Is America Stingy?
By Lyric Wallwork Winik
Published: July 2, 2006
When it comes to foreign aid, the U.S. government ranks near the bottom: Based on percentage of gross national income given to impoverished countries, we’re No. 21 out of 22 among donor nations-barely ahead of Italy. (After World War II, the U.S. gave 15% of its budget; today, it’s less than 1%.) Meanwhile, the world often sees the military as our main form of global outreach.If anyone has data to indicate that private - public partnerships for dollar foreign aid (versus loans and cash equivalent projects) are less prone to theft and waste than federal aid, Pundita would dearly love to see the reports.
“People are calling America stingy,” says foreign-aid expert Carol Adelman, who created the Index of Global Philanthropy for the Hudson Institute. “But Americans give abroad the way they do at home: through private institutions.”
Adelman’s new index calculates that Americans -- from the superwealthy to those with modest means -- donate more than 3 1⁄2 times what Washington gives. Private gifts topped $71 billion in 2004 (the latest figure available), including $442 million for global health from The Bill and Melinda Gates Foundation. Created by the software mogul and his wife, the foundation has given $6 billion to date to help eradicate diseases worldwide. On a smaller but equally effective scale, community foundations like one in San Diego give “microloans” and grants to help entrepreneurs start small businesses in Mexico, China and elsewhere.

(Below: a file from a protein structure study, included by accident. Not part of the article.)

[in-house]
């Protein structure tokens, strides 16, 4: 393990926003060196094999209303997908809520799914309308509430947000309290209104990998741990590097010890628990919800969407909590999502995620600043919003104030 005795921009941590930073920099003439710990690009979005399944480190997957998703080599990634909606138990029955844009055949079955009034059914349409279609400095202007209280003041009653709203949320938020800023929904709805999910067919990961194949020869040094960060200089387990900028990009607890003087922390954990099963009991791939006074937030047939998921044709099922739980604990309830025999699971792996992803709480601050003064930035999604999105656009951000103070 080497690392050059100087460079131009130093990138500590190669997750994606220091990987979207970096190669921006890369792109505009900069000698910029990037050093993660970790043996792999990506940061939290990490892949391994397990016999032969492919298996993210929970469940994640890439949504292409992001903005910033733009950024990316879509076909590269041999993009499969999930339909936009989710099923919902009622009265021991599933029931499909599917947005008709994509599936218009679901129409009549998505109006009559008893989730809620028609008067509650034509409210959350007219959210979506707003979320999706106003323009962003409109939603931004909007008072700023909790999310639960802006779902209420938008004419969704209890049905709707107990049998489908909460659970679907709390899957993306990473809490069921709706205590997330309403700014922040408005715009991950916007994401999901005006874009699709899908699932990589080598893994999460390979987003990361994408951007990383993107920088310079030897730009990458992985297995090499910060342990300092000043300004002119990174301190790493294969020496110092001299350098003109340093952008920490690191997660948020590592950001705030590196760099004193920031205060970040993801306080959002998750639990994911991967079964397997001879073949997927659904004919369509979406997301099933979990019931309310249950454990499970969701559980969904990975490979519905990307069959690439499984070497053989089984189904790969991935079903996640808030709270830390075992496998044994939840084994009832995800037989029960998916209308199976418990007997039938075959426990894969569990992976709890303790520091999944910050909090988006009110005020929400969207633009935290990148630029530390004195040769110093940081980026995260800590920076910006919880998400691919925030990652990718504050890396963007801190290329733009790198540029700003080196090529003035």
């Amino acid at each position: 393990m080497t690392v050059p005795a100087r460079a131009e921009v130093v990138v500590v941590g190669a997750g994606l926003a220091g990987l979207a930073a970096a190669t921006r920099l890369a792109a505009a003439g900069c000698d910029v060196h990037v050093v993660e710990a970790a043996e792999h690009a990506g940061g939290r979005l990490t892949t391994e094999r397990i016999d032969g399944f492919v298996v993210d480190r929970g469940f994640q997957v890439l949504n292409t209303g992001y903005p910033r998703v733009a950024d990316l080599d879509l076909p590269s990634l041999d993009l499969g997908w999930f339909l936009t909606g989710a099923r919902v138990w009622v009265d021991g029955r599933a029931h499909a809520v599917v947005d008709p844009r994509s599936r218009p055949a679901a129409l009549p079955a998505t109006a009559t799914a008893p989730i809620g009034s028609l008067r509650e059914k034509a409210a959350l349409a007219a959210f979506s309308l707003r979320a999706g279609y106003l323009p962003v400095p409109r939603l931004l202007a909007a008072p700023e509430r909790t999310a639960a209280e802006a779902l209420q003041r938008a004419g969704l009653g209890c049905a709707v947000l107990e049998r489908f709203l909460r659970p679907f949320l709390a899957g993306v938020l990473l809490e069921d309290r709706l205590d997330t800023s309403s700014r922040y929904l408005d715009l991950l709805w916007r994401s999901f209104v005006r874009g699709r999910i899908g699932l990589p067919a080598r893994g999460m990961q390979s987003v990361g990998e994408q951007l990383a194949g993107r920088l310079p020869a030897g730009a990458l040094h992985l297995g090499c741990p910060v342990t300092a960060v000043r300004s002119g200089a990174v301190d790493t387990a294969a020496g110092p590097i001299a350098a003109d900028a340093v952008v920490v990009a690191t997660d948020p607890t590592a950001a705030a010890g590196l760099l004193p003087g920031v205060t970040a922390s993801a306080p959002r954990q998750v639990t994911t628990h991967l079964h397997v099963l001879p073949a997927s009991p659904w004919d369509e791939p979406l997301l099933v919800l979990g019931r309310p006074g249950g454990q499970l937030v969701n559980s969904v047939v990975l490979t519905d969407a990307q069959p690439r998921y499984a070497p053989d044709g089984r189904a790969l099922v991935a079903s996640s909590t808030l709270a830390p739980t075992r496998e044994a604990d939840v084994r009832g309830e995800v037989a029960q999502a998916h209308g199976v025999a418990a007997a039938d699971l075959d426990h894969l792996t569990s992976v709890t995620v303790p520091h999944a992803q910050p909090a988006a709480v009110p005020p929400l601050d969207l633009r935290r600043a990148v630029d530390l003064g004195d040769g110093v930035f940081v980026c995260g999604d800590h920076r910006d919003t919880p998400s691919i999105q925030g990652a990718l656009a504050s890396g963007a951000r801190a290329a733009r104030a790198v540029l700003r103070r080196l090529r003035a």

Many Americans find ways to give other than cash. The CEO of Overstock.com created Worldstock to help poor and disabled artisans sell their crafts worldwide. Architecture for Humanity creates shelters after wars or disasters. A Methodist Church near Baltimore built a home for AIDS orphans in Namibia.
Does all this private giving let Washington off the hook? No. And Carol Adelman says the government could learn a lot from the private programs, which -- to get money and volunteers -- have to prove that their projects work.
“Public - private partnerships between government and charities would more effectively use every dollar of [federall] aid,” she adds.
I'd like to see American professional fundraisers turn their awesome skills to raising donations from the wealthy in countries that chronically need massive infusions of aid. And publish the refusals on the Internet.